Nadal is a one-time Australian Open champion (2009), and he reached the final in 2012 before missing the tourney in 2013 with a stomach virus. Needless to say, he's excited to be back.
"A lot of years I didn't have a chance to play in this tournament that I really love so much with the perfect condition," Nadal said, via Melissa Isaacson of ESPN.com, "so is very special I have the chance to be in the final here again."
The 13-time Grand Slam champion comes into the upcoming final match against Wawrinka fresh off a straight-sets victory over Roger Federer. The match everyone waited for on bated breath turned out to be completely lopsided in favor of the Spanish master, while Federer's brilliant run came crashing to a halt.
After getting swept by Nadal, Federer reflected on the contrast between the victor and any other player on tour right now, as noted by Rafael Nadal Fans:
Federer didn't stand a chance, despite the fact that he'd lost just a single before Nadal's dominance proved too much to handle.
You can expect more of the same when Wawrinka attempts to win his first Grand Slam against Nadal in the men's final at Melbourne. And if history is any guide, Wawrinka, a player known for taking top players to the limit, won't put up much of a fight.
The two finalists have met 12 times before—twice at majors—with Nadal earning a perfect 12-0 record, including two straight-sets wins in the Grand Slam events. They've battled twice in event finals, with Nadal winning both of those matches in straight sets, as well.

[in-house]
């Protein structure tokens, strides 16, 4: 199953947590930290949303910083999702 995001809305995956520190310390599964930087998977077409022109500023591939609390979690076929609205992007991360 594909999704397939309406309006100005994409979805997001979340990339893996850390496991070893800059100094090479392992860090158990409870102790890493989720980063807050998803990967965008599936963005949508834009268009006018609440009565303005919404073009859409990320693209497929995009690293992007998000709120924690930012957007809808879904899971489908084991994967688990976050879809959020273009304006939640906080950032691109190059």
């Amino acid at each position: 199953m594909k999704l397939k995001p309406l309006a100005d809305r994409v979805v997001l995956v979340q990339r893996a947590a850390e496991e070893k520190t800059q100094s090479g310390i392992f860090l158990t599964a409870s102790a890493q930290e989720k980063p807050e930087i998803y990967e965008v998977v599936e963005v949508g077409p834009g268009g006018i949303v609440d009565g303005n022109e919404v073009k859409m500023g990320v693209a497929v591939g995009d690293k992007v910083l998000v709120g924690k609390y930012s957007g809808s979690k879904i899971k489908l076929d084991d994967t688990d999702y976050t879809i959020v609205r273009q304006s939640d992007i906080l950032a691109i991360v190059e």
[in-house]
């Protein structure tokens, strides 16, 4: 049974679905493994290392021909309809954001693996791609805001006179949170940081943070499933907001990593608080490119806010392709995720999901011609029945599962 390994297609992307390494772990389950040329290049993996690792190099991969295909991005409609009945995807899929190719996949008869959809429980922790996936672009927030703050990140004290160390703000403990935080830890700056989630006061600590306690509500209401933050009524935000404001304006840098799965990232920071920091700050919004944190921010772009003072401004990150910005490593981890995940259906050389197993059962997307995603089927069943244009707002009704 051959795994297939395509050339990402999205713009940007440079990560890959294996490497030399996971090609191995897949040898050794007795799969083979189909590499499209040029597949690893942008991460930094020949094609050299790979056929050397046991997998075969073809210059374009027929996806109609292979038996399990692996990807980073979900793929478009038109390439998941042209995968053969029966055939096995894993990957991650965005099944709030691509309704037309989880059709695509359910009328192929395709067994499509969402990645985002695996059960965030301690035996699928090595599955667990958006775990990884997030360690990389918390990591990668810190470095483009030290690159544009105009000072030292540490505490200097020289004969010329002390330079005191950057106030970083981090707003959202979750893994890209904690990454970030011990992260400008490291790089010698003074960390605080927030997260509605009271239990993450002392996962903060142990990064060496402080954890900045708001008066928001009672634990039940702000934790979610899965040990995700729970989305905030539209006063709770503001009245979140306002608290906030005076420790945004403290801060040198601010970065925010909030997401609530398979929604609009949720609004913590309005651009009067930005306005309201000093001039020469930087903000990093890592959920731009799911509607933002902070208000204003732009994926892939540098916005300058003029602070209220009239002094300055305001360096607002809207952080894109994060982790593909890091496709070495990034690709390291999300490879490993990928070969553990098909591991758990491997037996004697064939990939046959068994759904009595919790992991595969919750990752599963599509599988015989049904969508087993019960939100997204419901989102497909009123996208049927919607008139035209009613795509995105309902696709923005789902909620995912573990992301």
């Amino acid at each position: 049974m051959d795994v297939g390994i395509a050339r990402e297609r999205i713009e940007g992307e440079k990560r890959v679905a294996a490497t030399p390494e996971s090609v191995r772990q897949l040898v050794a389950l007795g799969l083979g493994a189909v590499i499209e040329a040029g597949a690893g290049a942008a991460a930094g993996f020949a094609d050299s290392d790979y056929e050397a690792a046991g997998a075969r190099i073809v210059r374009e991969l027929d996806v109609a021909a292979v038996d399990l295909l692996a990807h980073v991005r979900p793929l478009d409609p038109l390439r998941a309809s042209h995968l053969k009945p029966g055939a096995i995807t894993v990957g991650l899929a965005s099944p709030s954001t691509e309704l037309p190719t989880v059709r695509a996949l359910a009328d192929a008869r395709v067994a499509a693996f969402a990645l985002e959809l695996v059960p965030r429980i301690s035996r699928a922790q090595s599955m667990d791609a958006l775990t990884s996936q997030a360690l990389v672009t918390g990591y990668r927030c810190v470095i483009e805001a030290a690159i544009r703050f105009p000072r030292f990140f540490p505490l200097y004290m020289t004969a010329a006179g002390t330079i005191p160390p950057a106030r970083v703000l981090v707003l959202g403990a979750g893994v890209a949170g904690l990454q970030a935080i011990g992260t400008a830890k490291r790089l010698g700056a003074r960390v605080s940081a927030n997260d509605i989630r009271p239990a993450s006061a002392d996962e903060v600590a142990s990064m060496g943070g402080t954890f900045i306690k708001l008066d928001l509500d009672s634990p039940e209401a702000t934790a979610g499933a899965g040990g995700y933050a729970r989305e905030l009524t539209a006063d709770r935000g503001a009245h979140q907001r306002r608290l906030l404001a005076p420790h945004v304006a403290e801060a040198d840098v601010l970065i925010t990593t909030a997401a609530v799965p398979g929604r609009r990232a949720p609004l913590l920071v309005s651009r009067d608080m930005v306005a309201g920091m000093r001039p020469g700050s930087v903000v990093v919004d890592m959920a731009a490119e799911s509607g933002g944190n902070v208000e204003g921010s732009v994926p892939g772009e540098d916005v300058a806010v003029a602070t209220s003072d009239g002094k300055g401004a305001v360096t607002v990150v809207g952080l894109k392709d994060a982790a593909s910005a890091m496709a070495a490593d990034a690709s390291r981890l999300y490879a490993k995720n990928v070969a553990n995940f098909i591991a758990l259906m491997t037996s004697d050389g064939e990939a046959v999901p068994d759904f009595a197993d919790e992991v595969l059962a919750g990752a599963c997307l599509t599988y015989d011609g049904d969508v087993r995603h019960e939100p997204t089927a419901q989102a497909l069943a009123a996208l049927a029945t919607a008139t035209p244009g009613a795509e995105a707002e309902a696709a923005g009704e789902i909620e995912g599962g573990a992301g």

In fact, Wawrinka hasn't yet won a single set against Nadal, though he did force five tiebreakers, all of which Nadal won. At this point, it seems the biggest potential threat to Nadal winning his 14th Grand Slam title could be a big blister on his left hand.
But that shouldn't be a problem, based on what we saw against Federer, according to Richard Pagliaro of Tennis.com:
The fact that Nadal, who won only 39 percent of his second-serve points against Kei Nishikori in the fourth round, captured 73 percent of his second-serve points against Federer despite the sizable blister on his racquet hand tells you he’s locked in location on serve. Even if he’s suffering stinging pain in his palm, Nadal has this match in his hands.
Of course, Wawrinka would disagree that he has no chance in the match.
Who's going to win?
"I'm playing my best tennis here," Wawkinka told reporters, as relayed by Leo Schlink of the Herald Sun. "Physically I'm ready. I had two days off, so that's perfect for me before final. Going to try everything. Before (failing) to beat Djokovic was the same. I was losing 13, 14 times before that (quarter-final win). The fact that I'm always trying and I always think that I can change all the statistic, that's positive."
Positive thinking can only get him so far, however.
Nadal is playing at a different level than anyone else on the planet, as Federer pointed out. He won two of the three Grand Slams he participated in last year, and he's on his way to winning his first of the 2014 campaign.
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